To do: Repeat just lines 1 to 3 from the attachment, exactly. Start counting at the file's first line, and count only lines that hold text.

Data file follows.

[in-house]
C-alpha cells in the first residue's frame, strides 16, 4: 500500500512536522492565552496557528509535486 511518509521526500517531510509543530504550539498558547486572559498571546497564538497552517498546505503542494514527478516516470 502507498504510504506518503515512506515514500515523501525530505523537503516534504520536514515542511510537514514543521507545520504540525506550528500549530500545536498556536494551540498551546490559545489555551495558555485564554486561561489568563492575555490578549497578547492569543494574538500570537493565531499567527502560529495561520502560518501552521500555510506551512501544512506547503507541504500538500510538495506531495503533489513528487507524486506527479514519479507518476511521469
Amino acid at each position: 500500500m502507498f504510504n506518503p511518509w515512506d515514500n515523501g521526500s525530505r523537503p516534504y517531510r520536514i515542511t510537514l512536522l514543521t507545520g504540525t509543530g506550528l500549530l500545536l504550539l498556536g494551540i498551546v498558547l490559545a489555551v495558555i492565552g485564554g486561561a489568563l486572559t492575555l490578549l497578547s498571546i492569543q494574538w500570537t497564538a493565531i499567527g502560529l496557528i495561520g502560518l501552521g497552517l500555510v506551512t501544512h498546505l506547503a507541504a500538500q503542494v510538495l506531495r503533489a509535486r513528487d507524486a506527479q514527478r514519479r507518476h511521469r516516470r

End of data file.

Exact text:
[in-house]
C-alpha cells in the first residue's frame, strides 16, 4: 500500500512536522492565552496557528509535486 511518509521526500517531510509543530504550539498558547486572559498571546497564538497552517498546505503542494514527478516516470 502507498504510504506518503515512506515514500515523501525530505523537503516534504520536514515542511510537514514543521507545520504540525506550528500549530500545536498556536494551540498551546490559545489555551495558555485564554486561561489568563492575555490578549497578547492569543494574538500570537493565531499567527502560529495561520502560518501552521500555510506551512501544512506547503507541504500538500510538495506531495503533489513528487507524486506527479514519479507518476511521469
Amino acid at each position: 500500500m502507498f504510504n506518503p511518509w515512506d515514500n515523501g521526500s525530505r523537503p516534504y517531510r520536514i515542511t510537514l512536522l514543521t507545520g504540525t509543530g506550528l500549530l500545536l504550539l498556536g494551540i498551546v498558547l490559545a489555551v495558555i492565552g485564554g486561561a489568563l486572559t492575555l490578549l497578547s498571546i492569543q494574538w500570537t497564538a493565531i499567527g502560529l496557528i495561520g502560518l501552521g497552517l500555510v506551512t501544512h498546505l506547503a507541504a500538500q503542494v510538495l506531495r503533489a509535486r513528487d507524486a506527479q514527478r514519479r507518476h511521469r516516470r